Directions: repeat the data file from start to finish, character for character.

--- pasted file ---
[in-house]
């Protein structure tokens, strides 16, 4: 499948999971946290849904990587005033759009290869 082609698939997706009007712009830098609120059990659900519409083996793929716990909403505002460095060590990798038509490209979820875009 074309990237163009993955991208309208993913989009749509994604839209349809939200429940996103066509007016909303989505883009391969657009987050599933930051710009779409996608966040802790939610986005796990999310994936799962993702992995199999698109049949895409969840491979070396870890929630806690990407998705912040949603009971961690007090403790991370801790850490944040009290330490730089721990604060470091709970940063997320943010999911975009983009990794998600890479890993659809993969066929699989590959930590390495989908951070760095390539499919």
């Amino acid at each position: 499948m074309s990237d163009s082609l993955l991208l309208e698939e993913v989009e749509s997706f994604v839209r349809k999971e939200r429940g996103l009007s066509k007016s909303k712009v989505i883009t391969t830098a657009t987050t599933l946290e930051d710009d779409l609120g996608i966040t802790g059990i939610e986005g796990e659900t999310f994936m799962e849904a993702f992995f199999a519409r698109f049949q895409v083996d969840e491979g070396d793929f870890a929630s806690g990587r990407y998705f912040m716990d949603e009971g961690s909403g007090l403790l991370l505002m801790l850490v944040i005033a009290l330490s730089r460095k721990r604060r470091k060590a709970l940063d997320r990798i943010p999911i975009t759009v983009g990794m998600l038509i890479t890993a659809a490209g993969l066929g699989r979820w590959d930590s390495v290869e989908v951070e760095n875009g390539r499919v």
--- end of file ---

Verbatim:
[in-house]
């Protein structure tokens, strides 16, 4: 499948999971946290849904990587005033759009290869 082609698939997706009007712009830098609120059990659900519409083996793929716990909403505002460095060590990798038509490209979820875009 074309990237163009993955991208309208993913989009749509994604839209349809939200429940996103066509007016909303989505883009391969657009987050599933930051710009779409996608966040802790939610986005796990999310994936799962993702992995199999698109049949895409969840491979070396870890929630806690990407998705912040949603009971961690007090403790991370801790850490944040009290330490730089721990604060470091709970940063997320943010999911975009983009990794998600890479890993659809993969066929699989590959930590390495989908951070760095390539499919």
């Amino acid at each position: 499948m074309s990237d163009s082609l993955l991208l309208e698939e993913v989009e749509s997706f994604v839209r349809k999971e939200r429940g996103l009007s066509k007016s909303k712009v989505i883009t391969t830098a657009t987050t599933l946290e930051d710009d779409l609120g996608i966040t802790g059990i939610e986005g796990e659900t999310f994936m799962e849904a993702f992995f199999a519409r698109f049949q895409v083996d969840e491979g070396d793929f870890a929630s806690g990587r990407y998705f912040m716990d949603e009971g961690s909403g007090l403790l991370l505002m801790l850490v944040i005033a009290l330490s730089r460095k721990r604060r470091k060590a709970l940063d997320r990798i943010p999911i975009t759009v983009g990794m998600l038509i890479t890993a659809a490209g993969l066929g699989r979820w590959d930590s390495v290869e989908v951070e760095n875009g390539r499919v």